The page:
The Partridge begged for life from the hunter by saying he would deliver many of his fellows instead. The hunter would have nothing of this betrayal.
A traitor undermines the foundations of society.
A fowler caught a Partridge and was about to kill it. The Partridge earnestly begged him to spare his life, saying, “Pray, master, permit me to live and I will entice many Partridges to you in recompense for your mercy to me.” The Fowler replied, “I shall now with less scruple take your life, because you are willing to save it at the cost of betraying your friends and relations.”
Samuel Croxall (The Falconer and the Partridge)
A FALCONER having taken a Partridge in his nets, the bird begged hard for a reprieve, and promised the man, if he would let him go, to decoy other Partridges into his net. No, replies the Falconer, I was before determined not to spare you, but now you have condemned yourself by your own words: for he who is such a scoundrel as to offer to betray his friends, to save himself, deserves, if possible, worse than death.
However it may be convenient for us to like the treason, yet we must be very destitute of honour not to hate and abominate the traitor. And accordingly, history furnishes us with many instances of kings and great men, who have punished the actions of treachery with death, though the part they had acted had been so conducive to their interests, as to give them a victory, or perhaps the quiet possession of a throne. Nor can princes pursue a more just maxim than this; for a traitor is a villain of no principles, that sticks at nothing to promote his own selfish ends: he that betrays one cause for a great sum of money, will betray another upon the same account; and therefore it must be very impolitic in a state to suffer such wretches to live in it. Since then this maxim is so good, and so likely at all times to be practised, what stupid rogues must they be, who undertake such precarious dirty work! If they miscarry, it generally proves fatal to them from one side or the other; if they succeed, perhaps they may have the promised reward, but are sure to be detested, if suffered to live, by the very person that employs them.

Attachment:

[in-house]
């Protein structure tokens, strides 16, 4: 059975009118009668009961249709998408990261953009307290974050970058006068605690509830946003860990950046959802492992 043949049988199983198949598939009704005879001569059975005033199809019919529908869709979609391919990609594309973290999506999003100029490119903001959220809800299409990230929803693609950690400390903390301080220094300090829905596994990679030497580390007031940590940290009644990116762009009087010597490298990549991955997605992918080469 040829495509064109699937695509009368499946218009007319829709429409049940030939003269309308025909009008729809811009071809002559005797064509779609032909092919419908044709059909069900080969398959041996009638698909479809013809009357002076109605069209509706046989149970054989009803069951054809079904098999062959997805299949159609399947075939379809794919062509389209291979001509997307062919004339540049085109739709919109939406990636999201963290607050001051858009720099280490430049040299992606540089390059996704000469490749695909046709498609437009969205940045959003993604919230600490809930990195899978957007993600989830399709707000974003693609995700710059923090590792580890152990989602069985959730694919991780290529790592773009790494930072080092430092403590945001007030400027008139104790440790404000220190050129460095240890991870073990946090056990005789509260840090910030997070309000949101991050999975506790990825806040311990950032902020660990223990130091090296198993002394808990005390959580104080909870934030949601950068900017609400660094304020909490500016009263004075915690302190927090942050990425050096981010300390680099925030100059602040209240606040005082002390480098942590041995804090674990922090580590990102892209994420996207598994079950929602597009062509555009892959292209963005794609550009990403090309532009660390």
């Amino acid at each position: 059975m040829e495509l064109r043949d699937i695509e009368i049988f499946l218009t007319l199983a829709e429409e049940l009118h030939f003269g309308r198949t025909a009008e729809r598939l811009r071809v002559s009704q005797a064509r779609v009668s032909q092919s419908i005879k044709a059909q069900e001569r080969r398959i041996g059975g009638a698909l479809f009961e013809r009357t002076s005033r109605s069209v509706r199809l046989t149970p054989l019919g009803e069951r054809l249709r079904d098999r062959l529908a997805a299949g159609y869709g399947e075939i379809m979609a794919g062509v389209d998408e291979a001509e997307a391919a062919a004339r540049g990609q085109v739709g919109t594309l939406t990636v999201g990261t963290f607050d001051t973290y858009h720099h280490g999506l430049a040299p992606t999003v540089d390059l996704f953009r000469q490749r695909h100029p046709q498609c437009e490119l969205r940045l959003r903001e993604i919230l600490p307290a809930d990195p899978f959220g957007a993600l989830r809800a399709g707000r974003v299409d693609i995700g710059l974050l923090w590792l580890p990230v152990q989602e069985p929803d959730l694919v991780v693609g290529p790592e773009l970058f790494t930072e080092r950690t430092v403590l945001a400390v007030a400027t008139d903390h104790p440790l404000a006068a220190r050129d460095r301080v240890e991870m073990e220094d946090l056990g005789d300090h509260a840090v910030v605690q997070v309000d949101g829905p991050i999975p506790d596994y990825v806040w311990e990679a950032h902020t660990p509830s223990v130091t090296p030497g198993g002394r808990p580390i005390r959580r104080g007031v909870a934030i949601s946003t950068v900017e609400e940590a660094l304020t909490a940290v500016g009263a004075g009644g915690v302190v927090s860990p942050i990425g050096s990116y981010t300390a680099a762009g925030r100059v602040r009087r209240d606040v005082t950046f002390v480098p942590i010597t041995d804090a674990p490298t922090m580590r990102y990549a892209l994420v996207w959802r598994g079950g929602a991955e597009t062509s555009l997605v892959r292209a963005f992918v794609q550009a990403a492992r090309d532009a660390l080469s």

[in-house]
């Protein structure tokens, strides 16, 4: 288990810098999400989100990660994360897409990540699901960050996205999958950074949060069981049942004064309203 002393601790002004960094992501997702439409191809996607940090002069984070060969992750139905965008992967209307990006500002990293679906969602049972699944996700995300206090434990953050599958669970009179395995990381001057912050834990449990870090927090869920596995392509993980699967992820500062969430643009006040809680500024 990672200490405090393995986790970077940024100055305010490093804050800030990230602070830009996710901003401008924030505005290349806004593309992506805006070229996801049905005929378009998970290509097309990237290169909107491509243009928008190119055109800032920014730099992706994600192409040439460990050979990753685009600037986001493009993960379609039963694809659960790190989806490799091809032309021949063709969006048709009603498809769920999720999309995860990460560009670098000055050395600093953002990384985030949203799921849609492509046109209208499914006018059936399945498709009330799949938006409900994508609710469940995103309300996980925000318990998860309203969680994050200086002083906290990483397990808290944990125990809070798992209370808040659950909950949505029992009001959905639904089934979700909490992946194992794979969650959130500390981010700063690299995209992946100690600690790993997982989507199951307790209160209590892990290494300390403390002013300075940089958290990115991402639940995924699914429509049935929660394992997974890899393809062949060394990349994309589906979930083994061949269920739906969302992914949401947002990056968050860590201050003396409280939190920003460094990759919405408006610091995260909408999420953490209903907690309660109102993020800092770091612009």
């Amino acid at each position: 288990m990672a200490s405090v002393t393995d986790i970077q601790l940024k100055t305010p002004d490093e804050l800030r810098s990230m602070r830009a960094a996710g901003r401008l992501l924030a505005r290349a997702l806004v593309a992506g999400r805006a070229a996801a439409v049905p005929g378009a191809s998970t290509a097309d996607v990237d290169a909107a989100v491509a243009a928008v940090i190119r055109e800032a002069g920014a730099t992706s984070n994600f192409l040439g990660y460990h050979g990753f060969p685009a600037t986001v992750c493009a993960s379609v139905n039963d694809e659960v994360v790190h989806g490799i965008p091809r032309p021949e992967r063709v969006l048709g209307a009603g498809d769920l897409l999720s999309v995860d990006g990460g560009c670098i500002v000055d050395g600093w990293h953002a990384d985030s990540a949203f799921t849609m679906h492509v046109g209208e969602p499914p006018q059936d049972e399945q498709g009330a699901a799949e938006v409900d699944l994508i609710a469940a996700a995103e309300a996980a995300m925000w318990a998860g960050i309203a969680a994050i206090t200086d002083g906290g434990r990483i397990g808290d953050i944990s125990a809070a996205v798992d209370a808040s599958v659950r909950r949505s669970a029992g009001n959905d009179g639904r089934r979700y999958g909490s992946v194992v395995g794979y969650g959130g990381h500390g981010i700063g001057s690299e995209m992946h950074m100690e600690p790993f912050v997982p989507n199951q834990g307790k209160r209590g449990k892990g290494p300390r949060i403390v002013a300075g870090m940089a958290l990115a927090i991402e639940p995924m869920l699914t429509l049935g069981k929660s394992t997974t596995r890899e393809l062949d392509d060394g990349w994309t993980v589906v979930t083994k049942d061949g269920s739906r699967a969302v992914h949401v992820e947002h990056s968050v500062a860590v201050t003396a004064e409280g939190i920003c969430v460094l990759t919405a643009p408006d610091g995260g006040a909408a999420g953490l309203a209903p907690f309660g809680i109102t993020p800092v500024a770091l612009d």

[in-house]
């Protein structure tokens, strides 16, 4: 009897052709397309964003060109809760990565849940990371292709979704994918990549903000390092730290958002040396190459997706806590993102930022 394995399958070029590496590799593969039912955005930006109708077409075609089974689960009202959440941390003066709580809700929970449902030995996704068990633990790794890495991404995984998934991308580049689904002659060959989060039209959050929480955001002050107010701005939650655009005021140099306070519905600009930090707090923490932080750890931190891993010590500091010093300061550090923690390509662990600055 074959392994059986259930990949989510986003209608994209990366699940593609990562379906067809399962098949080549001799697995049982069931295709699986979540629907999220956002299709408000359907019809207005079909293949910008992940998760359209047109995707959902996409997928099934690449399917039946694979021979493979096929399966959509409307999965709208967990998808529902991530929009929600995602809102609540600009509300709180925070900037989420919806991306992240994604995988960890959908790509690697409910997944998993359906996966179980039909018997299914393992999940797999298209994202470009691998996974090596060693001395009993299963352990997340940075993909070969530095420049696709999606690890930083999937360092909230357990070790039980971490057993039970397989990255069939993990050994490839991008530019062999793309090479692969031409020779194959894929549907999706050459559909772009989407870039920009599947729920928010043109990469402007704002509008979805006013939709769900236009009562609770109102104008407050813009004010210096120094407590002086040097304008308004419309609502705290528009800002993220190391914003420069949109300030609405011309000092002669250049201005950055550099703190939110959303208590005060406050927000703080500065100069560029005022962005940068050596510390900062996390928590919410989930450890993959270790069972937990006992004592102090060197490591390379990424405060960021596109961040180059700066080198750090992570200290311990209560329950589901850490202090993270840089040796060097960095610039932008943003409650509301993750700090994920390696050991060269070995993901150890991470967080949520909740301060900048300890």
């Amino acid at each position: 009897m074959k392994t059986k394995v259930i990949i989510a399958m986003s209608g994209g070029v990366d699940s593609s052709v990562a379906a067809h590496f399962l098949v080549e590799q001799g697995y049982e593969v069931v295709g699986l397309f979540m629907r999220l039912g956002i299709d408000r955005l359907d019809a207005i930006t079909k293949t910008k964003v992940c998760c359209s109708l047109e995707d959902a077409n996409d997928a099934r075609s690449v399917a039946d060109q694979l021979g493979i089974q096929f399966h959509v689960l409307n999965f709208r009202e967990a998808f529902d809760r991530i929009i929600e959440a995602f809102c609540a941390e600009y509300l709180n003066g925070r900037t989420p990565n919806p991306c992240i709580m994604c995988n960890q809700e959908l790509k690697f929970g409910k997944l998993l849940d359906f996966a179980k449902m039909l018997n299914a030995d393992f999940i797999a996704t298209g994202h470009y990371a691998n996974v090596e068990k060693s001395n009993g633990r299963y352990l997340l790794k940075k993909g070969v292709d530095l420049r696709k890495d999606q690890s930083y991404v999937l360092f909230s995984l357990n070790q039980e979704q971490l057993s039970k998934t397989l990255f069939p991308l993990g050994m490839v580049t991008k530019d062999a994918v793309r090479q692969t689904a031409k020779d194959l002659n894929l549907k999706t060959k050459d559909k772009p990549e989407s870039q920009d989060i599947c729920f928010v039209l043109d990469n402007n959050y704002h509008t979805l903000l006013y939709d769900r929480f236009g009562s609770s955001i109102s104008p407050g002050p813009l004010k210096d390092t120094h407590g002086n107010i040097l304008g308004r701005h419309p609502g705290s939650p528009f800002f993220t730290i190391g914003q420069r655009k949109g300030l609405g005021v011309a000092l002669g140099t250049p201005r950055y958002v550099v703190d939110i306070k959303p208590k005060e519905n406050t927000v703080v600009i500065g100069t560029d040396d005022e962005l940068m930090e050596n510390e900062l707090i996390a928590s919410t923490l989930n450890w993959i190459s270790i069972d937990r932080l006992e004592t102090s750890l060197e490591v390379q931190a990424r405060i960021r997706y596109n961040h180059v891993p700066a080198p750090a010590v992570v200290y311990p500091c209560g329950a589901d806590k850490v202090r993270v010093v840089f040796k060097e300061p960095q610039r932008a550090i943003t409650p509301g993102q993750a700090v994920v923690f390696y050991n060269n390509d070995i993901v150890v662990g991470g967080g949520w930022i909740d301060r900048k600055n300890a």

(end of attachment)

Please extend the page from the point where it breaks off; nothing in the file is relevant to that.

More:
A Partridge, being taken in the net of a Falconer, begged hard of the Man to be set free, and promised if he were let go to decoy other Partridges into the net. “No,” replied the Falconer; “I did not mean to spare you; but, if I had, your words would now have condemned you. The scoundrel who, to save himself, offers to betray his friends, deserves worse than death.”
Thomas Bewick (The Fowler and The Partridge)
A Fowler having taken a Partridge in his nets, the bird begged hard for a reprieve, and promised the man, if he would let him go, to decoy the other Partridges into his snares. No, replies the Fowler, if I had before been undetermined what to do with you, now you have condemned yourself by your own words: for he who is such a scoundrel as to offer to betray his friends, to save himself, deserves if possible worse than death.
To betray our friends is one of the blackest of crimes; and however much traitors may suppose they recommend themselves by their successful acts of treachery, they will find that those who employ them as useful instruments in any dirty business of faction or party, are shocked at the baseness of their minds; and however convenient it may be to “like the treason, the traitor will be despised.” History furnishes us with many instances of kings and great men who have punished the actors of treachery with death, though the part they acted had been so conducive to their interests as to give them a victory, or perhaps the quiet possession of a throne: nor can princes pursue a more just maxim than this, for a traitor is a villain, and sticks at nothing to promote his own selfish ends. He that will betray one master for a bribe, will betray another on the same account. It is therefore impolitic in any state to suffer such wretches to live under its protection. Since then this maxim is so good, and likely at all times to be acted upon, what stupid rogues must they be who undertake such precarious dirty work!
A fowler had taken a partridge, and the bird offer’d her self to decoy as many of her companions into the snare as she could, upon condition that he would but give her quarter. No, says he, you shall dye the rather for that very reason, because you would be so base as to betray your friends to save your self.
Of all scandalous and lewd offices, that of a traytor is certainly the basest; for it undermines the very foundations of society.
Perdix et Auceps
Auceps, retibus extensis, captabat perdicem. Volucris illa, captata, supplicabunde illum rogabat ut se demitteret, promittens se in retia plurimas aves allecturam. Cui auceps, “Nequaquam hoc faciam, nam procul dubio me decipies, quae sodales tuos proditura es.”
Fabula docet numquam fidem illis adhibituram, qui alios semel fefellerunt.